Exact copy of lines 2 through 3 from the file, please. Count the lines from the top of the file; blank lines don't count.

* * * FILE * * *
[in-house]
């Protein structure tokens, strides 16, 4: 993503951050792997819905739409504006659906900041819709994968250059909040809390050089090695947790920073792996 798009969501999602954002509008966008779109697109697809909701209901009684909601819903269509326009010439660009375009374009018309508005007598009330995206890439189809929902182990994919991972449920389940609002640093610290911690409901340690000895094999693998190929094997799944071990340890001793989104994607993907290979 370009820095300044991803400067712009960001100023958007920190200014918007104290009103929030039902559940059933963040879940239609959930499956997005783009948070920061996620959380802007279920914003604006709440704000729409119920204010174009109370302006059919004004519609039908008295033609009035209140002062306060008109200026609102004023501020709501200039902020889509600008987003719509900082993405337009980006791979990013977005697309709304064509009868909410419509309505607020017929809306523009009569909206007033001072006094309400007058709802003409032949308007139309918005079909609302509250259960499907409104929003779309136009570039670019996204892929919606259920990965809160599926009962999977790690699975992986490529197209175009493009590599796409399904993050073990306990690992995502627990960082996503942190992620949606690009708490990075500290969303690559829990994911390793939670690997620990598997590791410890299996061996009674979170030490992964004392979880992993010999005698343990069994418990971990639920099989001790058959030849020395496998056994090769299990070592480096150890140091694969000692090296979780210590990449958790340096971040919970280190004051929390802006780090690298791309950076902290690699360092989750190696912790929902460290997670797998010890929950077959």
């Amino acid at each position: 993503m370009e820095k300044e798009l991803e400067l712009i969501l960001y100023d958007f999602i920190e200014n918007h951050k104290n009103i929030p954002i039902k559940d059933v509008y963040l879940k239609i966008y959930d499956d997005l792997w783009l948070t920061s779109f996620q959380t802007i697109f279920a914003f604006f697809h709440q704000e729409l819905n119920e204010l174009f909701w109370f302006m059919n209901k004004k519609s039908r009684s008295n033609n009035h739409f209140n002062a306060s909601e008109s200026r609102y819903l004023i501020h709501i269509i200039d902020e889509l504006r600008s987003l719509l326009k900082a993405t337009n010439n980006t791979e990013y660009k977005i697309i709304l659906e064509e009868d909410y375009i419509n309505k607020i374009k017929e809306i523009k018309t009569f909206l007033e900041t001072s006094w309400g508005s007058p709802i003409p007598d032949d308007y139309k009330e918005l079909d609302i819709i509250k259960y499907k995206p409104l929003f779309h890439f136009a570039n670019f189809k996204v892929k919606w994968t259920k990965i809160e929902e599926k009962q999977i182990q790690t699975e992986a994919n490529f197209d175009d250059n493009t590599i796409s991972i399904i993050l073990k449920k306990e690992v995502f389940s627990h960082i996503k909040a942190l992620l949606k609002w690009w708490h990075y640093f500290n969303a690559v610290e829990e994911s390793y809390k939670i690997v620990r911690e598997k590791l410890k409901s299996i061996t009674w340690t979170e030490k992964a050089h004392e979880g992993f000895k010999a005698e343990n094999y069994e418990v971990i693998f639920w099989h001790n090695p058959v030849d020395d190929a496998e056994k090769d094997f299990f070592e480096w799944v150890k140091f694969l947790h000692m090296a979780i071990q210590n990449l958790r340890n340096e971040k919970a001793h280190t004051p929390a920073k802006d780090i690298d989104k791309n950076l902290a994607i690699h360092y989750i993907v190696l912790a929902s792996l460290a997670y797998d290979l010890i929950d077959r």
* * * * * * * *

């Protein structure tokens, strides 16, 4: 993503951050792997819905739409504006659906900041819709994968250059909040809390050089090695947790920073792996 798009969501999602954002509008966008779109697109697809909701209901009684909601819903269509326009010439660009375009374009018309508005007598009330995206890439189809929902182990994919991972449920389940609002640093610290911690409901340690000895094999693998190929094997799944071990340890001793989104994607993907290979 370009820095300044991803400067712009960001100023958007920190200014918007104290009103929030039902559940059933963040879940239609959930499956997005783009948070920061996620959380802007279920914003604006709440704000729409119920204010174009109370302006059919004004519609039908008295033609009035209140002062306060008109200026609102004023501020709501200039902020889509600008987003719509900082993405337009980006791979990013977005697309709304064509009868909410419509309505607020017929809306523009009569909206007033001072006094309400007058709802003409032949308007139309918005079909609302509250259960499907409104929003779309136009570039670019996204892929919606259920990965809160599926009962999977790690699975992986490529197209175009493009590599796409399904993050073990306990690992995502627990960082996503942190992620949606690009708490990075500290969303690559829990994911390793939670690997620990598997590791410890299996061996009674979170030490992964004392979880992993010999005698343990069994418990971990639920099989001790058959030849020395496998056994090769299990070592480096150890140091694969000692090296979780210590990449958790340096971040919970280190004051929390802006780090690298791309950076902290690699360092989750190696912790929902460290997670797998010890929950077959």
């Amino acid at each position: 993503m370009e820095k300044e798009l991803e400067l712009i969501l960001y100023d958007f999602i920190e200014n918007h951050k104290n009103i929030p954002i039902k559940d059933v509008y963040l879940k239609i966008y959930d499956d997005l792997w783009l948070t920061s779109f996620q959380t802007i697109f279920a914003f604006f697809h709440q704000e729409l819905n119920e204010l174009f909701w109370f302006m059919n209901k004004k519609s039908r009684s008295n033609n009035h739409f209140n002062a306060s909601e008109s200026r609102y819903l004023i501020h709501i269509i200039d902020e889509l504006r600008s987003l719509l326009k900082a993405t337009n010439n980006t791979e990013y660009k977005i697309i709304l659906e064509e009868d909410y375009i419509n309505k607020i374009k017929e809306i523009k018309t009569f909206l007033e900041t001072s006094w309400g508005s007058p709802i003409p007598d032949d308007y139309k009330e918005l079909d609302i819709i509250k259960y499907k995206p409104l929003f779309h890439f136009a570039n670019f189809k996204v892929k919606w994968t259920k990965i809160e929902e599926k009962q999977i182990q790690t699975e992986a994919n490529f197209d175009d250059n493009t590599i796409s991972i399904i993050l073990k449920k306990e690992v995502f389940s627990h960082i996503k909040a942190l992620l949606k609002w690009w708490h990075y640093f500290n969303a690559v610290e829990e994911s390793y809390k939670i690997v620990r911690e598997k590791l410890k409901s299996i061996t009674w340690t979170e030490k992964a050089h004392e979880g992993f000895k010999a005698e343990n094999y069994e418990v971990i693998f639920w099989h001790n090695p058959v030849d020395d190929a496998e056994k090769d094997f299990f070592e480096w799944v150890k140091f694969l947790h000692m090296a979780i071990q210590n990449l958790r340890n340096e971040k919970a001793h280190t004051p929390a920073k802006d780090i690298d989104k791309n950076l902290a994607i690699h360092y989750i993907v190696l912790a929902s792996l460290a997670y797998d290979l010890i929950d077959r």